Author(s): Rmert P, Matthiessen ME
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Abstract The effect of alcohol on hepatocytes from pregnant mini-pigs and their half-term fetuses was studied after addition of 100-300 g ethanol daily to the ordinary sufficient fodder for about 20 days. Well-defined areas of liver tissue from ethanol-exposed mini-pigs and their fetuses were immersion fixed. The hepatocytes were evaluated ultrastructurally and compared to hepatocytes of non-treated control animals. After exposure to ethanol the hepatocytes of the pregnant mini-pig developed an extensive smooth endoplasmic reticulum, and showed an increased number of mitochondria, microbodies and autophagic vacuoles, extensive Golgi complexes with accumulation of secretion, and a reduction of glycogen. The hepatocytes of the half-term fetuses exhibited profound changes of mitochondria and endoplasmic reticulum after alcohol exposure. Many mitochondria showed abnormal shape and increased size, disorientation of cristae and accumulation of paracrystalline material. An increased number of autophagic vacuoles containing remnants of mitochondria were observed. The granular endoplasmic reticulum exhibited aggregations of endoplasmic cisternae which were well defined and not bounded by a membrane. Thus, the ultrastructural changes in the hepatocytes of the pregnant mini-pig seem to indicate an adaptation of these cells to ethanol by development of a microsomal or catalase ethanol-oxidizing system, while the hepatocytes of the mini-pig fetus in contrast show obvious signs of cellular injury.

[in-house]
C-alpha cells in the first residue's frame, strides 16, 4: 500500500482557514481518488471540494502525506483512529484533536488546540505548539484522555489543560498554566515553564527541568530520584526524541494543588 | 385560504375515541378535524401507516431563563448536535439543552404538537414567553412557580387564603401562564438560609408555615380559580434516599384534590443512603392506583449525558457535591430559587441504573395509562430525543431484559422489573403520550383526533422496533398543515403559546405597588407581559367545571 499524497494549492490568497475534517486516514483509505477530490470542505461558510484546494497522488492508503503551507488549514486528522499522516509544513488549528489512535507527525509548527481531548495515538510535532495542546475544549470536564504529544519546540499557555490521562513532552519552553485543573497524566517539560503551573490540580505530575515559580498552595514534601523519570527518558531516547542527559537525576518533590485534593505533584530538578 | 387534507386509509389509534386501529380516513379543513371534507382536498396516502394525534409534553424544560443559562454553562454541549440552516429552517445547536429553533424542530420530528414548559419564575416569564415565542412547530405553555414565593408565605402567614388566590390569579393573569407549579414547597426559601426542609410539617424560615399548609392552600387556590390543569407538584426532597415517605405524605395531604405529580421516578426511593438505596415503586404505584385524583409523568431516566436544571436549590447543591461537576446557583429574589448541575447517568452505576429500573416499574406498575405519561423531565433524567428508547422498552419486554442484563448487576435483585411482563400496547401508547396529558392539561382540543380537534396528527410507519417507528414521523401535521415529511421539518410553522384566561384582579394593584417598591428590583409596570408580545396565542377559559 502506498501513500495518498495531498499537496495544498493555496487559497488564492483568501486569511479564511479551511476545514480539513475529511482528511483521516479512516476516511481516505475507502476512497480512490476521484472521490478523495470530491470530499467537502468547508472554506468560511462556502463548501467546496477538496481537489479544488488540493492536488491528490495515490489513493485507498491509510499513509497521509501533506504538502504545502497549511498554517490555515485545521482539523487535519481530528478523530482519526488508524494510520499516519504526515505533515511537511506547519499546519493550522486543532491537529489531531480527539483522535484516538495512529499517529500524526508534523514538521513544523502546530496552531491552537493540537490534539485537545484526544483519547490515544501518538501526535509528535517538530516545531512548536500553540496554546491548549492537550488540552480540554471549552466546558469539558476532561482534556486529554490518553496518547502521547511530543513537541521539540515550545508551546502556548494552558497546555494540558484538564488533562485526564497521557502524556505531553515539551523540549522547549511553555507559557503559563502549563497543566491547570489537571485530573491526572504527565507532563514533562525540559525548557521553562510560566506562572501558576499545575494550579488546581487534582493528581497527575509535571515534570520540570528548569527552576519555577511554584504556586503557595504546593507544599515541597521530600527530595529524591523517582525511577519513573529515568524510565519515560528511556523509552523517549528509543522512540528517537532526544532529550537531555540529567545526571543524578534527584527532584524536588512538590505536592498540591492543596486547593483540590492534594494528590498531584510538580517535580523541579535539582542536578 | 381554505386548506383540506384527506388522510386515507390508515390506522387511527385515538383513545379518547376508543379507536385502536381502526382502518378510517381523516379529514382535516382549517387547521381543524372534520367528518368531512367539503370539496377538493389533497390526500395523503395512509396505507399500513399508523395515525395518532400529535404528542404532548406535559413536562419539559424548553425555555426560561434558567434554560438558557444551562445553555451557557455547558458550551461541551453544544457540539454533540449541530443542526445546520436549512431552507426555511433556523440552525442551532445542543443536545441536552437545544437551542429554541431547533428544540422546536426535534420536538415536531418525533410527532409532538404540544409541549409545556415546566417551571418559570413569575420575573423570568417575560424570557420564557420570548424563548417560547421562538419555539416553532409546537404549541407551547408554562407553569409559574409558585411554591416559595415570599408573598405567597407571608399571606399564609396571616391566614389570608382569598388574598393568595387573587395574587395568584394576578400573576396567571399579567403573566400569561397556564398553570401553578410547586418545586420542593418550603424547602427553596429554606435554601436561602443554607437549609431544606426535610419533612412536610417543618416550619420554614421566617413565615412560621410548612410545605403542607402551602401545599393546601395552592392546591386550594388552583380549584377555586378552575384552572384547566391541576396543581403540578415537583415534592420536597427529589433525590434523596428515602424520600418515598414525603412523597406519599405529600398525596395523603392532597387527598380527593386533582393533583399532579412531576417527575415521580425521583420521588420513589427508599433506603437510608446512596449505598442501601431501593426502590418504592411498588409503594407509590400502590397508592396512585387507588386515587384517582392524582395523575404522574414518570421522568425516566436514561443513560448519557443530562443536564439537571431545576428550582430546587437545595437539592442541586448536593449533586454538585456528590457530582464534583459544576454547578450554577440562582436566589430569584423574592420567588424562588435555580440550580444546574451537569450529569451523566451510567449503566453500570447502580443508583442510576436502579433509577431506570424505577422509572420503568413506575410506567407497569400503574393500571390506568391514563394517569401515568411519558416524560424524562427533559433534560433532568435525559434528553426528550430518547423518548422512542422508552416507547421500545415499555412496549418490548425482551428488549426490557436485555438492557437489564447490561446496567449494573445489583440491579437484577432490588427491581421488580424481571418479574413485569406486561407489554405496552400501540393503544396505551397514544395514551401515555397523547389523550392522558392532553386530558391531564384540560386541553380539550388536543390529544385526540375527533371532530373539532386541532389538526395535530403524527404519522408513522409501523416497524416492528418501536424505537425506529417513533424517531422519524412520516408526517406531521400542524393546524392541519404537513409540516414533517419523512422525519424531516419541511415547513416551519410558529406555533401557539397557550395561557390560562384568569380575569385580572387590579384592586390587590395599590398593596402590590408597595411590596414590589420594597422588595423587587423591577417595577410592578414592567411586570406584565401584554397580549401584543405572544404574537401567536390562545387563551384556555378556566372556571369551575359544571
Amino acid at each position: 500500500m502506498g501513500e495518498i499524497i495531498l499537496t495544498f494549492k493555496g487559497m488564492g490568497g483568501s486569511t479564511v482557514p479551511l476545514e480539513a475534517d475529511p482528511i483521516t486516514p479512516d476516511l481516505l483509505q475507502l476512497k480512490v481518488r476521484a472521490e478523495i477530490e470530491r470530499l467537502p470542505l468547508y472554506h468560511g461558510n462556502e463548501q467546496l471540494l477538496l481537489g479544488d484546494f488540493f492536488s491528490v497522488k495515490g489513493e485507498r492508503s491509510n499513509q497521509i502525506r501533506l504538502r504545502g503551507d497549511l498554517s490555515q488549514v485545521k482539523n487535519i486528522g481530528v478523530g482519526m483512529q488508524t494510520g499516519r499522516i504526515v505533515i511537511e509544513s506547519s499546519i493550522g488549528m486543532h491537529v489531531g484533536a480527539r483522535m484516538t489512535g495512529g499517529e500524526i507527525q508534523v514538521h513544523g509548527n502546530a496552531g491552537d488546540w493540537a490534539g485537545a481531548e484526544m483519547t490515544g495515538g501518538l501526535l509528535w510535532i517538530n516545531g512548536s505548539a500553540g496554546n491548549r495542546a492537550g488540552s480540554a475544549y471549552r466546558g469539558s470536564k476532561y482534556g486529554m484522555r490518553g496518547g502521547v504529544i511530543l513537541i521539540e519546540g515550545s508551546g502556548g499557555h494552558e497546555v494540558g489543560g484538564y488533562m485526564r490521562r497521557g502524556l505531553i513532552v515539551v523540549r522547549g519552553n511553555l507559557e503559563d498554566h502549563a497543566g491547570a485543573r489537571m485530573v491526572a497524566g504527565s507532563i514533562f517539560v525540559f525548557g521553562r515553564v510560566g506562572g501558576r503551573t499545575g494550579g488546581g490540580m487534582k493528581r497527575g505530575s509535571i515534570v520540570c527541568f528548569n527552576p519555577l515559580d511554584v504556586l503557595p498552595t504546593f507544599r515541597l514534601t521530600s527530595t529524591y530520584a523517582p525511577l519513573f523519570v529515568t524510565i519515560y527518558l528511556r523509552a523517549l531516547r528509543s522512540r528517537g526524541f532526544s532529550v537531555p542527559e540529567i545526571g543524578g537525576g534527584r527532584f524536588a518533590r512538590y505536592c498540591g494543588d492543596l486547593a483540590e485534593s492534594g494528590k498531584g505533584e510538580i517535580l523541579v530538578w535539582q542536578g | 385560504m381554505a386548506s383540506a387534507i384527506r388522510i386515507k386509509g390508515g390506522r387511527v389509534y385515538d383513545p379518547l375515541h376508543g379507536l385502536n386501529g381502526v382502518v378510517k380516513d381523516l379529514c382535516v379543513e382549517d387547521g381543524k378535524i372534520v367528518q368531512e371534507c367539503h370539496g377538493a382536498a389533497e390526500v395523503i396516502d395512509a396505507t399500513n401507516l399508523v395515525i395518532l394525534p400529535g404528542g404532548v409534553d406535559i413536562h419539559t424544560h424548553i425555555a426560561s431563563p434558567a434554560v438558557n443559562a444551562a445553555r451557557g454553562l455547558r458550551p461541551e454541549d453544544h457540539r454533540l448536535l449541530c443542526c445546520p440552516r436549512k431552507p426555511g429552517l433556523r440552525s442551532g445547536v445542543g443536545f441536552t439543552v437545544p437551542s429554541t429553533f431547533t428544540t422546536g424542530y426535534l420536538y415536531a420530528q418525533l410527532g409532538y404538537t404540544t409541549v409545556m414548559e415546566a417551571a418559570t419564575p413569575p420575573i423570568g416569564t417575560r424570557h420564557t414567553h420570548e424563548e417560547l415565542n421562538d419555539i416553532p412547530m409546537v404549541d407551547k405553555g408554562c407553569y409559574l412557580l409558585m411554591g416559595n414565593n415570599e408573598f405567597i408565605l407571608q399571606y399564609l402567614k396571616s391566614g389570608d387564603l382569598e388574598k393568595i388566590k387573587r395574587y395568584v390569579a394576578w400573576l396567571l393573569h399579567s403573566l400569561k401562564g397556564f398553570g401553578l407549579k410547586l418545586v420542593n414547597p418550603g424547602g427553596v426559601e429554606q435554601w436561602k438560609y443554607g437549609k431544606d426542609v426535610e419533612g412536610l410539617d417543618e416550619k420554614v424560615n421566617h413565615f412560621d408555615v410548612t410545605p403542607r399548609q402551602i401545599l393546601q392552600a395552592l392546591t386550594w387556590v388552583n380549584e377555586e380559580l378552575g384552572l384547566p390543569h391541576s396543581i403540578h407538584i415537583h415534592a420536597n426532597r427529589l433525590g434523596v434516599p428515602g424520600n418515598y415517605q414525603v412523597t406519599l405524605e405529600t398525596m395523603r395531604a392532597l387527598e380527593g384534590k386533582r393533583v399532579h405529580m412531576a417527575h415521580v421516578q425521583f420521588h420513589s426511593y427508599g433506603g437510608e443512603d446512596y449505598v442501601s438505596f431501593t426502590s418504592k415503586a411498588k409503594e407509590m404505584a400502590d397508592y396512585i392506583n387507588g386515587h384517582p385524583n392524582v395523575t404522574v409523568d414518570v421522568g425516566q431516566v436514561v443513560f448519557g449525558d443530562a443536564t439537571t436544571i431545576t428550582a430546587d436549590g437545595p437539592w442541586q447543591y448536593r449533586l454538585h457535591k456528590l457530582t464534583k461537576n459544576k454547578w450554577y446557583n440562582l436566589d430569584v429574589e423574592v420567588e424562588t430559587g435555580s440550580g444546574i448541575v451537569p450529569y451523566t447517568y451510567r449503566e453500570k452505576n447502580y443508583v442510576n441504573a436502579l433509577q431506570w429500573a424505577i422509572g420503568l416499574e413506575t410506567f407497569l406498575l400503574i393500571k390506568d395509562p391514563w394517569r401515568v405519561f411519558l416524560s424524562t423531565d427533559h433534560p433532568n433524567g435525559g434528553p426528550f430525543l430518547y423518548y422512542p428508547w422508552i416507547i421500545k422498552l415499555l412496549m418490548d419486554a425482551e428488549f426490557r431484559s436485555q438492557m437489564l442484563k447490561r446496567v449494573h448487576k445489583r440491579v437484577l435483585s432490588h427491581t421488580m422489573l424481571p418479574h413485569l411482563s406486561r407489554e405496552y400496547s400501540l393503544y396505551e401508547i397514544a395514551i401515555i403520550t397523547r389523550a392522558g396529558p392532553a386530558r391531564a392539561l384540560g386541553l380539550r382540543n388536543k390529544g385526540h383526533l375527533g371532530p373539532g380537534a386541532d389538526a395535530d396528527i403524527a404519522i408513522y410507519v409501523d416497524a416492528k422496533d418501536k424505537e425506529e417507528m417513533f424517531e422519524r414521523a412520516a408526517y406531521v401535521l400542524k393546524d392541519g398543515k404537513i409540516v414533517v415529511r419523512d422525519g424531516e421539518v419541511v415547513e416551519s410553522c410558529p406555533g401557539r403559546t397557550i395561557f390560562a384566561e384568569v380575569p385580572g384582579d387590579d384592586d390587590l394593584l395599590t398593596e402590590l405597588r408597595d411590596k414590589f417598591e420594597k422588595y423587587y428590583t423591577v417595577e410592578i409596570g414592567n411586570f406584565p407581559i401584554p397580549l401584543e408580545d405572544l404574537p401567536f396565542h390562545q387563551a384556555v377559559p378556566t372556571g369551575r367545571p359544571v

This article was published in Acta Anat (Basel)
and referenced in Journal of Clinical & Experimental Pathology